ISLAMABAD — At least 54 people were killed in southwestern Pakistan on Friday when a suicide bomber targeted a procession to mark the anniversary of the birth of the Muslim prophet Mohammed, police said.
The bombing targeted people gathering outside a mosque in the town of Mastung in the volatile province of Balochistan, police officer Abdul Qudoos told German Press Agency.
A senior police officer was among the dead, another officer Azam Khan said.
More than 70 injured people were being treated at the local hospital, doctor Saeed Ahmed said. He said he feared the death toll would go up as some of the injured people were in critical condition.
The procession was attended by followers of the Barelvi sect, which has strong influences from Sufism. The sect is often targeted by the extremist Islamic State group.
A state of emergency has been declared at hospitals, and the security forces have cordoned off the area.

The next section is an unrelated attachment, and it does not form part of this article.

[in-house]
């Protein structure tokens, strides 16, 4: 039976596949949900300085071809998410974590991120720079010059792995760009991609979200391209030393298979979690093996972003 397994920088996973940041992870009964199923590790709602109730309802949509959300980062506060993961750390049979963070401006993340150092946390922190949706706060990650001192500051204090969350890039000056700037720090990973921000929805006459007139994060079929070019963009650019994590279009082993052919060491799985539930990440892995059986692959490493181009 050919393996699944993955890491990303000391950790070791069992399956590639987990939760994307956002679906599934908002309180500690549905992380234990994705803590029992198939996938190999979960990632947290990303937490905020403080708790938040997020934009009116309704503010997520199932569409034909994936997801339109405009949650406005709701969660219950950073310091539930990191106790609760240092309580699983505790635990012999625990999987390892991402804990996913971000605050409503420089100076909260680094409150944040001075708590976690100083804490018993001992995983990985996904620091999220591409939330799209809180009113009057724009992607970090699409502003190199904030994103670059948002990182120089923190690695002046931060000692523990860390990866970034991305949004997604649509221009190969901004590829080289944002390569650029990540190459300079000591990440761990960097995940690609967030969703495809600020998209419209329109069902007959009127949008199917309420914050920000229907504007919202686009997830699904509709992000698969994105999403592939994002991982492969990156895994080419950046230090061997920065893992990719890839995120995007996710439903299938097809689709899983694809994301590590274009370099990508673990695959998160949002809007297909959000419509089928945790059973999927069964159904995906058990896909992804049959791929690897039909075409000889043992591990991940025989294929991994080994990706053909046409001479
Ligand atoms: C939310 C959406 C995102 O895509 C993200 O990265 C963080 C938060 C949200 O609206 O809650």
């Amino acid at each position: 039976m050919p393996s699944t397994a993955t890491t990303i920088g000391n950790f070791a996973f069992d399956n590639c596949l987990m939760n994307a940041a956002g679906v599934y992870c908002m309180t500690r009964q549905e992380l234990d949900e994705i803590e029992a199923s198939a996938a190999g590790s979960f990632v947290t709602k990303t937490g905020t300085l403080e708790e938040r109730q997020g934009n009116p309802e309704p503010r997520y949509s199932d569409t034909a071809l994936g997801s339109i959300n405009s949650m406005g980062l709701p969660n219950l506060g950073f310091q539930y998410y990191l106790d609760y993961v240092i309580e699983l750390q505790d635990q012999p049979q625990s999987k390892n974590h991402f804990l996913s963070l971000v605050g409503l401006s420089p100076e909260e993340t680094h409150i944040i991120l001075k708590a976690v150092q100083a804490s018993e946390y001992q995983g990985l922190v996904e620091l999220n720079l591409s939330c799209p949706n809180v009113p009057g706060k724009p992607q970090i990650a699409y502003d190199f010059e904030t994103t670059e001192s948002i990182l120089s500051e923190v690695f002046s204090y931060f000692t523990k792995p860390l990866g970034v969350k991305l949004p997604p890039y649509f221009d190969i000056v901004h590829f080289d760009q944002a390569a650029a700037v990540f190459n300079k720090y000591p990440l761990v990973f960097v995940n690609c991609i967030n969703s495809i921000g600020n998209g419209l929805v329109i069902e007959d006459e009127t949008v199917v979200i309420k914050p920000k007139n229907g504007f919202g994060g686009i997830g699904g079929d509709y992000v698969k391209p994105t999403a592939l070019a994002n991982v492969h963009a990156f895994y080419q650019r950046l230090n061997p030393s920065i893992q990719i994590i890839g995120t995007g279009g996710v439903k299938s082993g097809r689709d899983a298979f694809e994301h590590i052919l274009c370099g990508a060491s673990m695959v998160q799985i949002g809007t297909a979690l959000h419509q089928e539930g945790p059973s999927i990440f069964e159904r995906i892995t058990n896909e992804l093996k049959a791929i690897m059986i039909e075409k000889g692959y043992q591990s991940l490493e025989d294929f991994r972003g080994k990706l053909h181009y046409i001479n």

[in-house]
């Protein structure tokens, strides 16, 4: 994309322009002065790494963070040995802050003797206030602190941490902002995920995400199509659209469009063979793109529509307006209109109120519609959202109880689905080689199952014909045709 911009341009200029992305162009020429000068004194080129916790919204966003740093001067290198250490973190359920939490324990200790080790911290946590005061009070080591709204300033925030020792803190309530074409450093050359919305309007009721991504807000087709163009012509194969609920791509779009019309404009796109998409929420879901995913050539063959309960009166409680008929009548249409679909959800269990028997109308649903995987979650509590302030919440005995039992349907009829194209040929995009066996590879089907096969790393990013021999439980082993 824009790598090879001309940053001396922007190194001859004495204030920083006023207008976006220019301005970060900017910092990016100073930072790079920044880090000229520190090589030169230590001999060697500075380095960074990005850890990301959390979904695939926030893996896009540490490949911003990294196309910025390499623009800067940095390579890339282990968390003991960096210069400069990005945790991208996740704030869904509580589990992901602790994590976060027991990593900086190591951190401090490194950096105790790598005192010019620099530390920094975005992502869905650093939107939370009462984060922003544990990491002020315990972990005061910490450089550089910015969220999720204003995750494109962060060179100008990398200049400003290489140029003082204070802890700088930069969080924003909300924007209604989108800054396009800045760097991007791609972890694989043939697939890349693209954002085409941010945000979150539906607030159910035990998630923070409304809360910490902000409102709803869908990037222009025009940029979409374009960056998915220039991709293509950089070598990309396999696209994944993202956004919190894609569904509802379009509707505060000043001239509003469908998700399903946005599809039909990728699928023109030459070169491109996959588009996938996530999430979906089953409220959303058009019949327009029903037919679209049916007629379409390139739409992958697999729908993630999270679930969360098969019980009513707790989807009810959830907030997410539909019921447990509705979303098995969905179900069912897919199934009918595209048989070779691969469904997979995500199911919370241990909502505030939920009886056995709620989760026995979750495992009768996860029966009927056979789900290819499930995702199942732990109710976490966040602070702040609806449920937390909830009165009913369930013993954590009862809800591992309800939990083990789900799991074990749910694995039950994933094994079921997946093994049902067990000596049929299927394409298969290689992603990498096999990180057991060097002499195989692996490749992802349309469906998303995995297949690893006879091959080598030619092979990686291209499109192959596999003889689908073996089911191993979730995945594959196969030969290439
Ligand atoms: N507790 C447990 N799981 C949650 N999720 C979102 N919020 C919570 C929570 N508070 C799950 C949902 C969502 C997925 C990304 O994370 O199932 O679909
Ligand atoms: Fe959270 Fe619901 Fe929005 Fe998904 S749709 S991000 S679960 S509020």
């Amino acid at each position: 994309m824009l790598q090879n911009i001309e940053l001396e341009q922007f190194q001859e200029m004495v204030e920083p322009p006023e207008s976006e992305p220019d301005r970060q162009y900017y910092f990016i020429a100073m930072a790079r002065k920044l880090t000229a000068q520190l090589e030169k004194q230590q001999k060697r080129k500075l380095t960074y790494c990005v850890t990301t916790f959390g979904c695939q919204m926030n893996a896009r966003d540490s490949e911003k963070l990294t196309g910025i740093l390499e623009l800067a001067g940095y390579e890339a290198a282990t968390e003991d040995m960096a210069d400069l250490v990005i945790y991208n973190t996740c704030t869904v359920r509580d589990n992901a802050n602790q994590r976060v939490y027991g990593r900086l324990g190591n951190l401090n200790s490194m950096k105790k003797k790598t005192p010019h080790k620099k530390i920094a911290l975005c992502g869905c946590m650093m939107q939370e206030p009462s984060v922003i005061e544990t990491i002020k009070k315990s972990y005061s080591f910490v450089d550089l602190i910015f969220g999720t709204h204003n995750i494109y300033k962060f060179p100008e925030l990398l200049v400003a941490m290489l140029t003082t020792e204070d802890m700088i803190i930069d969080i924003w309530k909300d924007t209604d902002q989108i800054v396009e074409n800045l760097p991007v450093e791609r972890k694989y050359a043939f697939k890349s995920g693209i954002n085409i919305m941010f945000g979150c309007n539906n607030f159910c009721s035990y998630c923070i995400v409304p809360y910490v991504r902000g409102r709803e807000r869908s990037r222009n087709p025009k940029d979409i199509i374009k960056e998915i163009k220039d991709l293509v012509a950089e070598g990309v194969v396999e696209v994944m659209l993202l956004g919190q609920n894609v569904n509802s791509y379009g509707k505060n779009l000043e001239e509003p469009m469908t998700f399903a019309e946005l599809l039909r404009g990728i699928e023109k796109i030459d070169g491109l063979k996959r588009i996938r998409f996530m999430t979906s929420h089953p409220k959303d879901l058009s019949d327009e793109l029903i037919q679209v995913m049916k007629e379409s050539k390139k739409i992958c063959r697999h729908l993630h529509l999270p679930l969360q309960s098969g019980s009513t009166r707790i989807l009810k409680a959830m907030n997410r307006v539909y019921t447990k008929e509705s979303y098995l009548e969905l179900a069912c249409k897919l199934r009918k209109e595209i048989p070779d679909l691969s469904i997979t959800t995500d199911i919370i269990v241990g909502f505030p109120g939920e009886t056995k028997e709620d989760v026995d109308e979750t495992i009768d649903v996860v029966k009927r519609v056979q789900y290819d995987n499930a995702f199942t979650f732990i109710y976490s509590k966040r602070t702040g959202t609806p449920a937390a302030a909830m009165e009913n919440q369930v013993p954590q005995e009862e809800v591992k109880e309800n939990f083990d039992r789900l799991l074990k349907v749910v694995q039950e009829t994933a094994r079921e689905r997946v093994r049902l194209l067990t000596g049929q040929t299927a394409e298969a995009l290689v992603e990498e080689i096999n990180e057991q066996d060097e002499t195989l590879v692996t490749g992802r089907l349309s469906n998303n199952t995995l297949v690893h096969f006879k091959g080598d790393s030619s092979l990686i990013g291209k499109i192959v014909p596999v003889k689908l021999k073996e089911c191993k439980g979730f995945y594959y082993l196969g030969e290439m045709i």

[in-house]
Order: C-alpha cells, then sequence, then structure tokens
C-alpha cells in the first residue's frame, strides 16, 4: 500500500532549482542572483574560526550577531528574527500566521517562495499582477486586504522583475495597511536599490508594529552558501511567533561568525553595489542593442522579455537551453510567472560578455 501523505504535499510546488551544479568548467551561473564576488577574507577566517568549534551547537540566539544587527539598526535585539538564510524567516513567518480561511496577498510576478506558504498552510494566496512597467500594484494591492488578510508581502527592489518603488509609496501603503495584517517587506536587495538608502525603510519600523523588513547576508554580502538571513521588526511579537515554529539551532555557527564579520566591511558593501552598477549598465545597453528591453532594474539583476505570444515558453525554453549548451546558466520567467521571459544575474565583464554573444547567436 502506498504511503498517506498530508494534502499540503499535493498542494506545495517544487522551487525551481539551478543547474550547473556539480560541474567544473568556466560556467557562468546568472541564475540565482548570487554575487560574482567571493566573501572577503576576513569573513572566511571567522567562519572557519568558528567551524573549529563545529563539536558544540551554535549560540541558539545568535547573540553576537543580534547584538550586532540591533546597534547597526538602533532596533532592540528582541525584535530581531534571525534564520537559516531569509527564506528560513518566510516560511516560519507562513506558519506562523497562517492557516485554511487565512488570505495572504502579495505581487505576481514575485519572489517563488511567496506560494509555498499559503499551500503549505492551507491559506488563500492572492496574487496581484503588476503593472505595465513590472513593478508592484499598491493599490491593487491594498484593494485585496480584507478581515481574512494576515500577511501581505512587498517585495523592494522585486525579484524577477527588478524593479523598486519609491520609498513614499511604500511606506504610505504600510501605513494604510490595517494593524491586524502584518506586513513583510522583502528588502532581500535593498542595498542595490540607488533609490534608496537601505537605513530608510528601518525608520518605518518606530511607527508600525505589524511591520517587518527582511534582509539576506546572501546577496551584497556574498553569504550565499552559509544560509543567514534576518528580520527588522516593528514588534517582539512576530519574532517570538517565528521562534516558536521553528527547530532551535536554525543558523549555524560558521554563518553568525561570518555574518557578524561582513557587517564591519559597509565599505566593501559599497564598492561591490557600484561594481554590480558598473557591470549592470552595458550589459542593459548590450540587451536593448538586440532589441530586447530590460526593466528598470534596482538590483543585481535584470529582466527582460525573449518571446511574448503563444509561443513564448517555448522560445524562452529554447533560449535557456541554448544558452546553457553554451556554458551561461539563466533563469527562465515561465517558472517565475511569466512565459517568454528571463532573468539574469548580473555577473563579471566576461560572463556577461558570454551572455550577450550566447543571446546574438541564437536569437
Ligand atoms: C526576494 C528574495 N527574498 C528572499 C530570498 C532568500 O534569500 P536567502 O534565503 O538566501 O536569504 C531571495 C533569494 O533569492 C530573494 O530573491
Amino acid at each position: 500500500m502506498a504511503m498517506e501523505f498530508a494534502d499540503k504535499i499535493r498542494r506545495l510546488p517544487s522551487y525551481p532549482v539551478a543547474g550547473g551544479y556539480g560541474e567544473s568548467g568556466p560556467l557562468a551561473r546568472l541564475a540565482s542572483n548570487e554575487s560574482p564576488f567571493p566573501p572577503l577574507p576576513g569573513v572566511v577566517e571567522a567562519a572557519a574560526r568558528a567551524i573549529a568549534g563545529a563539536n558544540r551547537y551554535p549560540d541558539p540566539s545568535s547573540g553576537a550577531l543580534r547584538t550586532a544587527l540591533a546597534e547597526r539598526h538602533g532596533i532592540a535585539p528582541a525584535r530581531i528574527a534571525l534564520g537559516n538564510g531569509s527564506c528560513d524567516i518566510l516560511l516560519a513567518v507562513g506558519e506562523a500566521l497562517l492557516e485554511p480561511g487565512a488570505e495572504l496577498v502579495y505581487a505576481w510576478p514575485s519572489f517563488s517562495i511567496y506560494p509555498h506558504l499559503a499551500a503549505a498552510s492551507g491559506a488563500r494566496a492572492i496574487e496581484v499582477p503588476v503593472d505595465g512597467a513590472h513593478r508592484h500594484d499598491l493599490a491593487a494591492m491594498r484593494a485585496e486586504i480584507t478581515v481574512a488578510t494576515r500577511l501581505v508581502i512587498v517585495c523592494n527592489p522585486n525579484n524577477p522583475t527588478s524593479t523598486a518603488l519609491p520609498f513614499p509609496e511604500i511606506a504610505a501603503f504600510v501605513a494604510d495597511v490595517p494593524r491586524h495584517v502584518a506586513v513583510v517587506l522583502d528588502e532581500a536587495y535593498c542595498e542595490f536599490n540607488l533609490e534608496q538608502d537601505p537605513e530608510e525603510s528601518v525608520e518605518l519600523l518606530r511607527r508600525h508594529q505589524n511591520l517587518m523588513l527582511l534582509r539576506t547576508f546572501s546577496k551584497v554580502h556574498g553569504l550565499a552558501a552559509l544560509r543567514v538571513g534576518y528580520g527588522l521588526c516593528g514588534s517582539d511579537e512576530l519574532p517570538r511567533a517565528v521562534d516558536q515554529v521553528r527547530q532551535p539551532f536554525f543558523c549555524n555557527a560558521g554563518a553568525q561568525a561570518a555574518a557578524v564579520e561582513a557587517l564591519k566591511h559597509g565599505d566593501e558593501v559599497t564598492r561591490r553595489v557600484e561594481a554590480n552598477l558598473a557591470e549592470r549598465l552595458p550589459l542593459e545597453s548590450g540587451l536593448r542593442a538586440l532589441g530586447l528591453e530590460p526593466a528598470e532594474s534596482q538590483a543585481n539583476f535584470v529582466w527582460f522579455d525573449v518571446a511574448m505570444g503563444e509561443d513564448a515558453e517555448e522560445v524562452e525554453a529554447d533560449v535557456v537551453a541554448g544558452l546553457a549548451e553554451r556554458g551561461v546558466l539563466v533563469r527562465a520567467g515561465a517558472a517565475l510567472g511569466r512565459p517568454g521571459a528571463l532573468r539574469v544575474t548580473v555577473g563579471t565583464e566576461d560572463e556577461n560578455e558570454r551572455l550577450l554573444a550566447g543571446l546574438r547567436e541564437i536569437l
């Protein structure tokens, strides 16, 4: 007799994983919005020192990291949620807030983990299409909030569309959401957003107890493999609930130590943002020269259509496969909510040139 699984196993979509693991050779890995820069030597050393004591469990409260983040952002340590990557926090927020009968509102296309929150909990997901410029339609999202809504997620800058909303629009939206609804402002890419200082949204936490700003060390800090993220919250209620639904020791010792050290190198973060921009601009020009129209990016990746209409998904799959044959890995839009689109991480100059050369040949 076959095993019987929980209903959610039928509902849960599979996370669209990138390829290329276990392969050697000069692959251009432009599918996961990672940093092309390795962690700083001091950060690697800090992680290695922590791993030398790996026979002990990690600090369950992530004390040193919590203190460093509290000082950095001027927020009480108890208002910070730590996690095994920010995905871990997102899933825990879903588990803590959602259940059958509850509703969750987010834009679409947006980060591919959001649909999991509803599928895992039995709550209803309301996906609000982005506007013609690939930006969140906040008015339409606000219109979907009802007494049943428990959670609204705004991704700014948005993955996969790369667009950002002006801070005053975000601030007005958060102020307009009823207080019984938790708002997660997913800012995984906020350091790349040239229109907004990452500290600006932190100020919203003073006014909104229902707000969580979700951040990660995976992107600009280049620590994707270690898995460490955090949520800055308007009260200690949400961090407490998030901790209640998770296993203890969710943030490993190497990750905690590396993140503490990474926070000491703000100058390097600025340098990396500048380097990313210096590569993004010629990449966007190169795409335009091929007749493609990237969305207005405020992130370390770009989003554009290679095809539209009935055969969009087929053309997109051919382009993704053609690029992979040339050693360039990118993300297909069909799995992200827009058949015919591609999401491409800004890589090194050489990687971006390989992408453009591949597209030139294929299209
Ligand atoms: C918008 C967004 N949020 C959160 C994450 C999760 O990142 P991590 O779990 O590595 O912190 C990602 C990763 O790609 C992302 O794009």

Balochistan’s Information Minister Jan Achakzai called upon the people to donate blood to help the critically injured victims.
Mastung, a town near the provincial capital city Quetta, has been the hub of sectarian Sunni militant groups like Lashkar-e-Jhangvi (LeJ).
The LeJ group has long been associated with al-Qaeda, providing the group once led by Osama bin Laden with the manpower before switching to Islamic State recently.
No group has claimed responsibility for the latest bombing, but the Pakistani Taliban said in a statement that they were not behind it.
The Islamic State in Khurasan (ISIK), a local offshoot of the group, was the likely perpetrator, police officer Javed Lehri said.
A politician from a leading Islamic party in Pakistan survived a bombing on his car in Mastung earlier this month.
Hours after the Mastung bombing on Friday, another bomb in Pakistan’s north-western region targeted a mosque near a police station.
The blast killed at least two people and wounded more than a dozen others, local officials said.